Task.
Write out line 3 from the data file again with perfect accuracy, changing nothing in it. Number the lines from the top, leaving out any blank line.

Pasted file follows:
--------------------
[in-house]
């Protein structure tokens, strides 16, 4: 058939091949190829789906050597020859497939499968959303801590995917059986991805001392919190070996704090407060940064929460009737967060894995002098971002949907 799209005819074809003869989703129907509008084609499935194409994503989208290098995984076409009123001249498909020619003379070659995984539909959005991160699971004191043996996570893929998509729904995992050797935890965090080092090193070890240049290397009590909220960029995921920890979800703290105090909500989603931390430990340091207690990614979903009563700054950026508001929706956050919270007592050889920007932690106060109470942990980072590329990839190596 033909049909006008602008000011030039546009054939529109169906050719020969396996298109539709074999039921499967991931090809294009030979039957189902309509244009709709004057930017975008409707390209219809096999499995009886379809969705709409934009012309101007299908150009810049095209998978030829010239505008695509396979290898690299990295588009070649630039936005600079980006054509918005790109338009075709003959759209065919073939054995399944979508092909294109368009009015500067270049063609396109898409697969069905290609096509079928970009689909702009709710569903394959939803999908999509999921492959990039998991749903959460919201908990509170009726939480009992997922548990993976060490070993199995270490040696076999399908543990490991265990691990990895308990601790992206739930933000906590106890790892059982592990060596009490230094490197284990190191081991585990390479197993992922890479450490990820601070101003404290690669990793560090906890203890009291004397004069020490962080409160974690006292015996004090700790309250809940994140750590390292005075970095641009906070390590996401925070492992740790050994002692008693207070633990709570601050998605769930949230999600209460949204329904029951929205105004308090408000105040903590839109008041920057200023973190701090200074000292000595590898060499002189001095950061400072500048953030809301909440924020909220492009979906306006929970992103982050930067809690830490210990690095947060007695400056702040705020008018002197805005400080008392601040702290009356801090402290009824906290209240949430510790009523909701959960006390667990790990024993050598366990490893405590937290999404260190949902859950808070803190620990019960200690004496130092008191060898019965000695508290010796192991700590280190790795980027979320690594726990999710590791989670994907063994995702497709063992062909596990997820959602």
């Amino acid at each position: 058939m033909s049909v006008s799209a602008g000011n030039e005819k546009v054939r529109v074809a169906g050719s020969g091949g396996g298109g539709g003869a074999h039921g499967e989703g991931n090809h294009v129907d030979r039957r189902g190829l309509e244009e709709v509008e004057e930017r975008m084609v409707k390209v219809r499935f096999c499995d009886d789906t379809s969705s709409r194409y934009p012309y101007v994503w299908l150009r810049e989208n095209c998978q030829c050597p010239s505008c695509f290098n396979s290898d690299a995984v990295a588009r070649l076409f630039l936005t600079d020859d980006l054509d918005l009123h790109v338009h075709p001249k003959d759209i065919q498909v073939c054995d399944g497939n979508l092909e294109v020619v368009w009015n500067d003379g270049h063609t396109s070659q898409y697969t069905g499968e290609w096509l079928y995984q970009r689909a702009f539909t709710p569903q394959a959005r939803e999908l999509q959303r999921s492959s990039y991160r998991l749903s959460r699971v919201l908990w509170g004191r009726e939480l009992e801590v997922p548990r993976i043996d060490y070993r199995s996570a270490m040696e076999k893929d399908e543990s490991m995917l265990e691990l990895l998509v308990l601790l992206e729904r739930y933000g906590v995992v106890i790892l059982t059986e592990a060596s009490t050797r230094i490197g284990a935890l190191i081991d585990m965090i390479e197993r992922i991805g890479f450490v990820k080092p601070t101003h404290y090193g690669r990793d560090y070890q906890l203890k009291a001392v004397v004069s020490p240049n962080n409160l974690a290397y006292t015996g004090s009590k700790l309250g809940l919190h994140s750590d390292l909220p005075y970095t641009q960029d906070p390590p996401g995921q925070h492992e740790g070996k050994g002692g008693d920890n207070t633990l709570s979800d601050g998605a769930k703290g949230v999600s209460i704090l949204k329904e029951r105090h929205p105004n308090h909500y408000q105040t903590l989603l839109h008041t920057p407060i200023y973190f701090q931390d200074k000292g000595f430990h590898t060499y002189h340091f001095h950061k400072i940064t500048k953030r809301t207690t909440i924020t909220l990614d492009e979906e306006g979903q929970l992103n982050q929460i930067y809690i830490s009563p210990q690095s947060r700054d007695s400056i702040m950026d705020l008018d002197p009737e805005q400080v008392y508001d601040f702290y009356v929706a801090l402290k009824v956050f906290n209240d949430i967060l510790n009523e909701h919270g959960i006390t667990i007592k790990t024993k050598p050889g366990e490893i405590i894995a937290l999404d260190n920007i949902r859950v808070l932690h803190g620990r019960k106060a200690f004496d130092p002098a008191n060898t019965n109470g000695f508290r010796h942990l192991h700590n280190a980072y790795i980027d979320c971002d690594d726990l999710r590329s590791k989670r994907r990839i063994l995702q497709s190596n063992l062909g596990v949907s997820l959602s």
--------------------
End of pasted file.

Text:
């Amino acid at each position: 058939m033909s049909v006008s799209a602008g000011n030039e005819k546009v054939r529109v074809a169906g050719s020969g091949g396996g298109g539709g003869a074999h039921g499967e989703g991931n090809h294009v129907d030979r039957r189902g190829l309509e244009e709709v509008e004057e930017r975008m084609v409707k390209v219809r499935f096999c499995d009886d789906t379809s969705s709409r194409y934009p012309y101007v994503w299908l150009r810049e989208n095209c998978q030829c050597p010239s505008c695509f290098n396979s290898d690299a995984v990295a588009r070649l076409f630039l936005t600079d020859d980006l054509d918005l009123h790109v338009h075709p001249k003959d759209i065919q498909v073939c054995d399944g497939n979508l092909e294109v020619v368009w009015n500067d003379g270049h063609t396109s070659q898409y697969t069905g499968e290609w096509l079928y995984q970009r689909a702009f539909t709710p569903q394959a959005r939803e999908l999509q959303r999921s492959s990039y991160r998991l749903s959460r699971v919201l908990w509170g004191r009726e939480l009992e801590v997922p548990r993976i043996d060490y070993r199995s996570a270490m040696e076999k893929d399908e543990s490991m995917l265990e691990l990895l998509v308990l601790l992206e729904r739930y933000g906590v995992v106890i790892l059982t059986e592990a060596s009490t050797r230094i490197g284990a935890l190191i081991d585990m965090i390479e197993r992922i991805g890479f450490v990820k080092p601070t101003h404290y090193g690669r990793d560090y070890q906890l203890k009291a001392v004397v004069s020490p240049n962080n409160l974690a290397y006292t015996g004090s009590k700790l309250g809940l919190h994140s750590d390292l909220p005075y970095t641009q960029d906070p390590p996401g995921q925070h492992e740790g070996k050994g002692g008693d920890n207070t633990l709570s979800d601050g998605a769930k703290g949230v999600s209460i704090l949204k329904e029951r105090h929205p105004n308090h909500y408000q105040t903590l989603l839109h008041t920057p407060i200023y973190f701090q931390d200074k000292g000595f430990h590898t060499y002189h340091f001095h950061k400072i940064t500048k953030r809301t207690t909440i924020t909220l990614d492009e979906e306006g979903q929970l992103n982050q929460i930067y809690i830490s009563p210990q690095s947060r700054d007695s400056i702040m950026d705020l008018d002197p009737e805005q400080v008392y508001d601040f702290y009356v929706a801090l402290k009824v956050f906290n209240d949430i967060l510790n009523e909701h919270g959960i006390t667990i007592k790990t024993k050598p050889g366990e490893i405590i894995a937290l999404d260190n920007i949902r859950v808070l932690h803190g620990r019960k106060a200690f004496d130092p002098a008191n060898t019965n109470g000695f508290r010796h942990l192991h700590n280190a980072y790795i980027d979320c971002d690594d726990l999710r590329s590791k989670r994907r990839i063994l995702q497709s190596n063992l062909g596990v949907s997820l959602s």